This section is from "The Horticulturist, And Journal Of Rural Art And Rural Taste", by P. Barry, A. J. Downing, J. Jay Smith, Peter B. Mead, F. W. Woodward, Henry T. Williams. Also available from Amazon: Horticulturist and Journal of Rural Art and Rural Taste.
As soon as they are past blooming, give them a shift into good, turfy, rich soil, keep them in the house, and give abundance of water, both at roots and top, by syringing. When they have made good growth, gradually withhold water, and ultimately place them in the sun, on a hard gravel-walk if possible; keep dry and cool during winter, and they will flower profusely. Avoid the common practice of growing them in brick-dust and coal ashes, if you wish to see them flower in perfection.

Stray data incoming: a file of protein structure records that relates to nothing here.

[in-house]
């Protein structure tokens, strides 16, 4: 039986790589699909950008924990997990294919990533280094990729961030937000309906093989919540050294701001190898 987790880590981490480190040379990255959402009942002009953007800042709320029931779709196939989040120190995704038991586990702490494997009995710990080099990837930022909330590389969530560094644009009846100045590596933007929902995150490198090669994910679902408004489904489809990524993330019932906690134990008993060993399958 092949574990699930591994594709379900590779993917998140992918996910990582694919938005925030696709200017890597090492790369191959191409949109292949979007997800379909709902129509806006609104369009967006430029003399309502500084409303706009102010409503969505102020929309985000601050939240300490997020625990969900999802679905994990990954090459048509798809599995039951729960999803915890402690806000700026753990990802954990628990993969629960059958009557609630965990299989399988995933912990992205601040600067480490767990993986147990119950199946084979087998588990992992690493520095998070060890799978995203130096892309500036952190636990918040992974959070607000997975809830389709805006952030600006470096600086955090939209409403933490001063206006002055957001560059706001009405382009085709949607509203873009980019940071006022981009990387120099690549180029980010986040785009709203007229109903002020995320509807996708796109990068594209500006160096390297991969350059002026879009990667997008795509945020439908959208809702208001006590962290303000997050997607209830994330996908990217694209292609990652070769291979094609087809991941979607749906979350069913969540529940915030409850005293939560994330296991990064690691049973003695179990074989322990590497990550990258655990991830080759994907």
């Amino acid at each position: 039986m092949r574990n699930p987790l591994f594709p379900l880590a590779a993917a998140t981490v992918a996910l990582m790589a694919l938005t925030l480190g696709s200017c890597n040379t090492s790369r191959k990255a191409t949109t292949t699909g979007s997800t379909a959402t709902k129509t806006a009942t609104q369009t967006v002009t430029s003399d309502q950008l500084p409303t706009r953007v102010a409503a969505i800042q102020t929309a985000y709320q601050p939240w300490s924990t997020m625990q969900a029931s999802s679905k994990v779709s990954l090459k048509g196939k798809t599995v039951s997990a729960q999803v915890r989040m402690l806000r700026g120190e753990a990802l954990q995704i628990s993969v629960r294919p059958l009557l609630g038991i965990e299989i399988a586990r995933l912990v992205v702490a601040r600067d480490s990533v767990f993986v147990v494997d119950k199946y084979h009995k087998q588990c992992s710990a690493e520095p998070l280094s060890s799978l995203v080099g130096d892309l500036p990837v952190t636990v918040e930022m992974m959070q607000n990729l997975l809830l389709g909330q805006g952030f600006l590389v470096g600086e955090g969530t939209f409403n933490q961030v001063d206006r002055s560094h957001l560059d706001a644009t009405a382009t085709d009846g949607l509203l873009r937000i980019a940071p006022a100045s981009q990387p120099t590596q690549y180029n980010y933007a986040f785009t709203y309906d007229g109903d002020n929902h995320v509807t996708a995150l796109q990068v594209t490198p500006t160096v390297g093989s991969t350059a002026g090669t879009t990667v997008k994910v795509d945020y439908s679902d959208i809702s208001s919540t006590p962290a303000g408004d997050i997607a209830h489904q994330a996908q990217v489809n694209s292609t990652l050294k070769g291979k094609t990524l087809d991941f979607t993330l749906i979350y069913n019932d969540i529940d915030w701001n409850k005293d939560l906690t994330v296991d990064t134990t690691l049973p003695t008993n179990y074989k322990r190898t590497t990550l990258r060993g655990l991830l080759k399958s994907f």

Begonias are a valuable class for winter and spring flowering; shift now, and get a good growth before winter. Put in cuttings of heliotropes, salvias, cupheas, torenias, etc., for winter flowering, and sow mignonette and pansy seed for the same object.
The house should now be a mass of flowers; achimenes, gloxinias, and fuchsias, will be in perfection. Keep a moist atmosphere, and shade slightly during the hottest portion of the day. Exclude currents of dry air from passing over the plants, and keep the top lights open constantly, except, of course, during heavy rains. Tropaeolum bulbs should be kept perfectly dry; shake them out of the soil, and hang up in a basket in an open shed.